Institutionally, then, experimental poetry in Chicago does face an uphill battle. But I think there’s good reason for optimism. The reading series I’ve described have endured and flourished; in the past year I’ve seen packed houses at Myopic and the Discrete Series turn out for poets from Chuck Stebelton to K. Silem Mohammad. Just as important has been the rise of journals and presses devoted to experimental writing, from online venues like Bill Allegrezza’s moria and Larry Sawyer’s Milk, to print journals like Kerri Sonnenberg’s Conundrum and Jesse Seldess’s Antennae, to the new press Cracked Slab Books. Such endeavors provide a more permanent home for new Chicago writing.
But the question remains: has a new aesthetic emerged from these growing institutions? Can we really speak of a "new Prairie school" in poetry? In the time that remains I’d like to address this question by looking at the work of a poet I’ve already mentioned several times, Chuck Stebelton. There’s some irony in my choice of Stebelton, who has recently left Chicago to become manager of literary programs at Milwaukee’s Woodland Pattern--an institution that’s often pointed to as an example of what Chicago’s experimental scene is lacking. But I think Stebelton’s curious mix of density, seriousness, openness, and sense of place may best embody Chicago avant-garde writing. Stebelton’s deadpan, enjambed, sharply etched sentences give his poems urbanity and, often, a political edge. Yet some of his most powerful pieces also effectively evoke the Midwestern landscape, not through nostalgia but through suggestion and abstraction. Stebelton’s "new" prairie may be a highly built environment, but it retains an awareness of the wider and perhaps more open spaces that structure it.
When I first heard Stebelton read, I was struck by the density and uniformity of his linguistic surfaces, a stark contrast to the casual, fluid, and often jokey surfaces characteristic of contemporary Bay Area writing, or to the rapid switchbacks and self-consciousness of post-New York School poetry. Indeed, it took me some time before I felt I could find a point of access—just as it took me a few weeks to find the entrance to Wright’s Robie House. Again, I don’t think the analogy is entirely inapt. H. Allen Brooks’s classic treatise on Prairie School architecture asserts that the main characteristic of the Prairie style is the way in which the horizontal line dominates and unifies every element of design, from roof to foundation, leading to a "continuity of line, edge, and surface." "Short vertical accents" play off this horizontal structure, and conventional ornament is rejected in favor of what Brooks calls "the textural expression of materials and the often lively juxtaposition of various shapes and forms."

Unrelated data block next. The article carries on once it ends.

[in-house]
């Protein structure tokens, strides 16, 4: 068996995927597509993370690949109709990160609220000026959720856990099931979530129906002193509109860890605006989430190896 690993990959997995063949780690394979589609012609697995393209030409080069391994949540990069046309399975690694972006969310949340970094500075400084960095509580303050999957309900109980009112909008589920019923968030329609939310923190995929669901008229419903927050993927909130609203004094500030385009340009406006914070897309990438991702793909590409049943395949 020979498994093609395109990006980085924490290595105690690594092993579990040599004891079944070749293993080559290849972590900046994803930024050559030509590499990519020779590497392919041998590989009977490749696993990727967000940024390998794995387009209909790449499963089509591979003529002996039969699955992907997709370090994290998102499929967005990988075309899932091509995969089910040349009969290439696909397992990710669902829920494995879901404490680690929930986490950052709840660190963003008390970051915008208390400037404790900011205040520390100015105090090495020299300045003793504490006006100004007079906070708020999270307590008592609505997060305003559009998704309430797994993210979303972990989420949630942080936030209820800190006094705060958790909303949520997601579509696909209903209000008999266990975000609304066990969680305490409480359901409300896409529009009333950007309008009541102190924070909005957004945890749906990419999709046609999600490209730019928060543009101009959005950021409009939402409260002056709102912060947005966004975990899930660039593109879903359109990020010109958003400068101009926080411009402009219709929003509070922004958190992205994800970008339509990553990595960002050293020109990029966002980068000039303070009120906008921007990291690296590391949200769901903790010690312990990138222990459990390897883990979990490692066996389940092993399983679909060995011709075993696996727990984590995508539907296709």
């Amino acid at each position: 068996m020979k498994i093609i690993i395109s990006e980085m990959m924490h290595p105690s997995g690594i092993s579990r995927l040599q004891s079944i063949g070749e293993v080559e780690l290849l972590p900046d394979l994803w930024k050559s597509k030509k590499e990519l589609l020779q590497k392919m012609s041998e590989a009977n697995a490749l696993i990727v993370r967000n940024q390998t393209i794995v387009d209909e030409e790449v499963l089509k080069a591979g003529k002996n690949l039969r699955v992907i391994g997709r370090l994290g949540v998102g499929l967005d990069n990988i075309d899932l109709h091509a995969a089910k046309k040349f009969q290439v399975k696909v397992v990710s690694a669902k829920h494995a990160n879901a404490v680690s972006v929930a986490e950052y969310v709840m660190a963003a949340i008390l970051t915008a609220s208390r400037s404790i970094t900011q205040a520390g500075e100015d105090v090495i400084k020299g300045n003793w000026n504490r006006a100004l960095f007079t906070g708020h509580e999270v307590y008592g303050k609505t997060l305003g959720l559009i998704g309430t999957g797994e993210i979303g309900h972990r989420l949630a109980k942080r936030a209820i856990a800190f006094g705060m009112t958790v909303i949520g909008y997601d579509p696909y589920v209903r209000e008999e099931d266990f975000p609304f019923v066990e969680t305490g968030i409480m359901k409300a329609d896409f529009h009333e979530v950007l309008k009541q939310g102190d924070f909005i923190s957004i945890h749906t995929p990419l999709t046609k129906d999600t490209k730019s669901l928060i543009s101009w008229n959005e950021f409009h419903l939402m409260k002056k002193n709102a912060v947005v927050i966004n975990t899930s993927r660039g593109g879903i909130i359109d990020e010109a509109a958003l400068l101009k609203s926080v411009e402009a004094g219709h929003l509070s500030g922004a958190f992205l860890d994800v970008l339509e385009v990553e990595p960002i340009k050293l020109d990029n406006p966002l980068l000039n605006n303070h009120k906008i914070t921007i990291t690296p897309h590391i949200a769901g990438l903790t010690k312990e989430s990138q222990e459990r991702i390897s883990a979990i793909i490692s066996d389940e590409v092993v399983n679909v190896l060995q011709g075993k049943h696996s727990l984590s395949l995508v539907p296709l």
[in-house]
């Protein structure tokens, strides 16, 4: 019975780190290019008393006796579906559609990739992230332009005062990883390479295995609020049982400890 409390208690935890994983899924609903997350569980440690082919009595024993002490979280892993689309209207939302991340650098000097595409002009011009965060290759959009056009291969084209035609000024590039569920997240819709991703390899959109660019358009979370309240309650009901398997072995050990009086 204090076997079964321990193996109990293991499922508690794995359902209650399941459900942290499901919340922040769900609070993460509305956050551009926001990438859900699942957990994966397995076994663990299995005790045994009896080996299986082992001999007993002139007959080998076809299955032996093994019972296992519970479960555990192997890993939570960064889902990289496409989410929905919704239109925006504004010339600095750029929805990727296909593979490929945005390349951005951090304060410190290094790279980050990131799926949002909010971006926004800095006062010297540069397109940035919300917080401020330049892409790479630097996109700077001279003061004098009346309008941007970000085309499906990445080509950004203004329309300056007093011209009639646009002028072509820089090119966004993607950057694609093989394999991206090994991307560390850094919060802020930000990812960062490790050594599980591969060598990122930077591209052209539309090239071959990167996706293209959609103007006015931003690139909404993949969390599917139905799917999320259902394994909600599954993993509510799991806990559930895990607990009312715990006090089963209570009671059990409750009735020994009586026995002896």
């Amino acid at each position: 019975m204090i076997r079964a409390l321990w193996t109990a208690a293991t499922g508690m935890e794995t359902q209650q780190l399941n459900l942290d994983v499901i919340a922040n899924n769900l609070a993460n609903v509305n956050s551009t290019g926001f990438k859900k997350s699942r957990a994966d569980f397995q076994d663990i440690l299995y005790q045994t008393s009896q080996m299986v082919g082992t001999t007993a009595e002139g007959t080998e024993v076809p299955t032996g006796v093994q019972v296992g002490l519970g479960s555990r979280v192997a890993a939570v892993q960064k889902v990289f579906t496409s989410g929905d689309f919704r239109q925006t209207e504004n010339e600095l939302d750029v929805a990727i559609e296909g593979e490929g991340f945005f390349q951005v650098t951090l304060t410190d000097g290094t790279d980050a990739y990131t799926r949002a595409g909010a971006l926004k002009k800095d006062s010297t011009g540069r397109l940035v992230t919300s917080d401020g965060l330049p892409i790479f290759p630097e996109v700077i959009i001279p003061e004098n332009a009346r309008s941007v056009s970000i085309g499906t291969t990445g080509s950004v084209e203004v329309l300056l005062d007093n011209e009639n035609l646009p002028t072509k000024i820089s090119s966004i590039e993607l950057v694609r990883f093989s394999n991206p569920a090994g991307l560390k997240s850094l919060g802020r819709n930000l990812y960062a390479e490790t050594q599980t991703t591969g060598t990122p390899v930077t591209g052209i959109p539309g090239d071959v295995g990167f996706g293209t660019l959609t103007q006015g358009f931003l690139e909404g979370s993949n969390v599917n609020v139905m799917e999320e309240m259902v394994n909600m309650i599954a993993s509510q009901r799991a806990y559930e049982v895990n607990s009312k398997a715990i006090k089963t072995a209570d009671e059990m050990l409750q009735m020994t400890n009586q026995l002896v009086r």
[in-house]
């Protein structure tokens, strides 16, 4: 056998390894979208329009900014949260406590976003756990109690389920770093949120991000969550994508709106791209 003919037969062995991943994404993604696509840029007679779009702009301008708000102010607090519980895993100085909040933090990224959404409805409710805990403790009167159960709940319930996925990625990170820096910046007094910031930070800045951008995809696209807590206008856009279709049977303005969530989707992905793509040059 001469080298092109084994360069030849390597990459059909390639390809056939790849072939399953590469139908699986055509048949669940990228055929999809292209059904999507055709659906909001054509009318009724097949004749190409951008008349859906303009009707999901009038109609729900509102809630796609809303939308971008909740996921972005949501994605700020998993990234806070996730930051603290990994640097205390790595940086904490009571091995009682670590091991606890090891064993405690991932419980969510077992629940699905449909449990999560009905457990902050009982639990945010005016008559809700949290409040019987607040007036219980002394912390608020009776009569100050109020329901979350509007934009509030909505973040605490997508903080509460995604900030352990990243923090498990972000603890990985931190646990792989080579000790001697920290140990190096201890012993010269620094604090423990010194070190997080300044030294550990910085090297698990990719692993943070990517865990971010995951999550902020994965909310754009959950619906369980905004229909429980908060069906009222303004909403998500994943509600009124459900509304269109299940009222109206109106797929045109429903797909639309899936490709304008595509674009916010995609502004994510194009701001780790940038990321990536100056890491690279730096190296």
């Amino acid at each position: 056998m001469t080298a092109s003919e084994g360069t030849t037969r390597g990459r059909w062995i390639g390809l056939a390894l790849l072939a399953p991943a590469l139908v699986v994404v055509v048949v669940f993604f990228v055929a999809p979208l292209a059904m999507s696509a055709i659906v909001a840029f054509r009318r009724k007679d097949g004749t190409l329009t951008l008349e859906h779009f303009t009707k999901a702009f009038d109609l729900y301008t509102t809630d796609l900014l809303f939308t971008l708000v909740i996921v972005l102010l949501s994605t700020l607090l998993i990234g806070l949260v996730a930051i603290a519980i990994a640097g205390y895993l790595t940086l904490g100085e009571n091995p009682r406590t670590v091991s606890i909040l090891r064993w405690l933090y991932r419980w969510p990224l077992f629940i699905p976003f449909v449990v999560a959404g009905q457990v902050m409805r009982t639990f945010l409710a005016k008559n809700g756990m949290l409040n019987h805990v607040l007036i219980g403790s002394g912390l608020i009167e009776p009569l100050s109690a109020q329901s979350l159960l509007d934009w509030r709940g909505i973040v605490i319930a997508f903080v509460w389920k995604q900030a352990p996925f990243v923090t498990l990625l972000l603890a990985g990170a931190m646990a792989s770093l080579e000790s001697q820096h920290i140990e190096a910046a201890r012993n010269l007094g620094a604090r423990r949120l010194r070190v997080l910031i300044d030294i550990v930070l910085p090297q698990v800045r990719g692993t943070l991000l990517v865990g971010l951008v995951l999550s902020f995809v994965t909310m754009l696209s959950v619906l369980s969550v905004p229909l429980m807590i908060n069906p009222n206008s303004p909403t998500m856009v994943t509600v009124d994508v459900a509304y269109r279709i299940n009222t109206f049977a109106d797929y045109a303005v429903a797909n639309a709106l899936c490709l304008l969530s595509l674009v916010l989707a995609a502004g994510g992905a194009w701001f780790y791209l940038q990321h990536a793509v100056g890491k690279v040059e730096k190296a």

I think Brooks’s architectural analysis gives a reasonably good description of a Stebelton poem like "To My Father’s Emperors," drawn from his first full-length collection, Circulation Flowers, which was published by California-based Tougher Disguises Press as the winner of the 2004 Jack Spicer Award. Syntactically, the poem is a single, unpunctuated, run-on sentence, a free linguistic flow. What orders this flow is not any narrative structure but, quite simply, the poetic line itself, breaking the sentence up into thirteen roughly equal units, with about four beats per line. But just as the horizontal planes of a Prairie house are not symmetrical, but overlapping and projecting, the grammatical ambiguity created by Stebelton’s line breaks creates an overlapping effect, where each new line seems to be revising or restating a part of the previous one: "to be the city they had hoped he would come to / be by this next act and looked around the watch." The city of Chicago is, perhaps evoked in this poem, but not through realistic depiction, nor by using obvious landmarks as poetic ornaments. Instead, I would say Stebelton evokes the city texturally, through the juxtaposition of images: "gray garages," "silver balls," "lost tunes," "chrome toasters," "bird shaped pool." The only proper noun is "Loomis," unlikely to be recognized by anyone but a native.
That Stebelton might think of this poetic mode as a distinctively Midwestern practice is suggested by his 2005 chapbook Precious, published by Chicago’s Answer Tag Home Press. Stebelton’s horizontal structures are even more severe here, with the book broken up into numbered sections, most of which consist only of a single line. The urban scene here is not Chicago but the town of Xenia, Ohio. While the narrative we expect might be that of a poet’s looking back at his provincial past from his urban present, Stebelton makes clear that his project is not a nostalgic one: "I come to bury Ohio, not to blame him." In fact, Precious suggests not only the continuity of the Midwestern town and the metropolis, but the continuity of the Midwestern landscape and its cities, creating a sort of urban pastoral. Stebelton’s isolated lines place cattle and casements, turtles and flaneurs in parallel. As in Prairie architecture, the definition of separate planes paradoxically results in a breaking down of borders, a sense of unity, even between the city and the country. Stebelton writes: "Internal conflict inside or outside the park / to walk the city according to plan." If city parks are "green spaces" within the urban fabric, samples of nature set off from the street, Stebelton breaks down those boundaries; we can’t resolve our internal conflicts by displacing them onto artificial distinctions between civilization and nature. In fact, the natural world might provide the perfect "plan" for thinking about the city, just as the open spaces of the prairie suggest a pattern for organizing urban living.
The distinctive textures of Stebelton’s work, and its structural analogies to wide-open Midwestern space, suggests that the idea of a new Prairie School of poetry is not so fanciful after all. New institutions for experimental writing have given work like Stebelton’s a home in Chicago, and Stebelton, along with other poets of the Chicago avant-garde, have responded by marking Chicago writing with a distinctive style. The accomplishments of such work suggests that Chicago’s experimental poetry is becoming a major force not only here, but on the national scene.